The Jekyll’s versatility is increased by Fox Float X rear shocks which come with a Gemini remote. You can use the handlebar mounted remote to switch between travel modes. Flow mode gives 165mm and Hustle mode gives 130mm.


  • Durable
  • Short chainstay
  • Comfortable, fabric saddle


  • Heavy body
  • Conservative geometry


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Diamondback Review

The Diamondback is a hard tail mountain bike. This means it has no rear shocks. This helps to increase pedaling efficiency. This model falls under Diamondback’s READYRIDE series. Unlike most bikes which require a lengthy at-home assembly process, this bike is shipped with much of the assembly already done. You only need to install the front wheel, seat and pedals. Once the tires are pumped up, you are ready to ride.

It comes in four sizes. That is small, medium, large and extra-large.


  • Lightweight
  • Shimano shifters /24 speed


  • Uncomfortable saddle
  • Handle grip requires replacement early in the bike’s life


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It is clear that manufacturers of the Cannondale Jekyll 2 and Diamondback Overide ST took the need for a smooth ride into consideration. This Cannondale vs. Diamondback comparison puts Cannondale’s Jekyll 2 in the lead. The Diamondback is made with mountaineering in mind but is not as hardy as the Cannondale. The Cannondale’s carbon frame not only adds to its durability but also makes its stiff. This gives you confidence and ease in negotiating sharp corners. It is a more efficient climber which is crucial for mountain riding. Speed on sharp descends is one of our thrills. This comes with a need for the most efficient breaking system available. Cannondale’s hydraulic brakes are a definite preference.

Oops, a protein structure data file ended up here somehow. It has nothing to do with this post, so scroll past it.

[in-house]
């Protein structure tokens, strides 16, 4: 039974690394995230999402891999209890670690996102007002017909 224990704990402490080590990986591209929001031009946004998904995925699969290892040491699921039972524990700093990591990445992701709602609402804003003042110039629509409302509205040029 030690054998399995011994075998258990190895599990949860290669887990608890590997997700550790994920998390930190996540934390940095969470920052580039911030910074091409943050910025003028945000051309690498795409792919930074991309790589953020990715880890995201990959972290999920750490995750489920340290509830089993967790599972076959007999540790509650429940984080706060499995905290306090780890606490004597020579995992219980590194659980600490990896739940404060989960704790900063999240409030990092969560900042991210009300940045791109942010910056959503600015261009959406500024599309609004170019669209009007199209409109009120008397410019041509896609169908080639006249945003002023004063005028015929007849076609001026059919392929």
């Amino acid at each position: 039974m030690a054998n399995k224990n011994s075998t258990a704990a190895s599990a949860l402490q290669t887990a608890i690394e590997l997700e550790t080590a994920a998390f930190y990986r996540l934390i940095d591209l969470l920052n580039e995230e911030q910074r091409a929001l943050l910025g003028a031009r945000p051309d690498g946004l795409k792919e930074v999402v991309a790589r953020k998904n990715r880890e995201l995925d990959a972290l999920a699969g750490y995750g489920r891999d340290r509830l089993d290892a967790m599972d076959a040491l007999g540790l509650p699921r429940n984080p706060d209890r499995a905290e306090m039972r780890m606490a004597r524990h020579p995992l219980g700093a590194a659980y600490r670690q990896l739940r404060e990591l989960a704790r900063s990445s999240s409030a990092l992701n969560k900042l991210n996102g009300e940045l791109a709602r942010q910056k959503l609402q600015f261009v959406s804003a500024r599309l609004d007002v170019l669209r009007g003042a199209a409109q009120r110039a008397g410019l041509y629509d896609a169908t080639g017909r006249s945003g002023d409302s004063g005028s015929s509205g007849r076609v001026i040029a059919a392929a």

Who makes Cannondale bikes?

Cannondale Bicycle Corporation. It is a division of Dorel Industries which is a conglomerate based in Canada. Its headquarters are in Wilton, Connecticut but have manufacturing and assembly plants in China.

Why is a test ride necessary before I purchase a bike?

The test ride is one of the most important parts of your selection process. After doing your research to learn all the specs and features, a test ride is the only way you can tell if the bike is right for you and if it meets your expectations.

Does Diamondback make good mountain bikes?

Since its inception, Diamondback has over the years made a name as a manufacturer of durable, pocket friendly bikes. It has a reputation as the manufacturer of bikes for beginners.

Do Diamondback bikes come with a warranty?

Yes. Under Diamondback’s warranty system, frames come with a lifetime warranty. Full-suspension mountain bikes come with a 5-year warranty.

Does Cannondale make bikes specifically for women?

Yes. Women’s bikes are part of Cannondale’s product lines. Other types included in its lines are road, mountain, specialty, urban and fitness bikes.

What does the term ‘hard tail’ mean?

A hard tail bike has only one suspension mechanism which is the suspension fork in the front. The opposite is a full-suspension bike which has both a suspension fork in the front and a rear shock.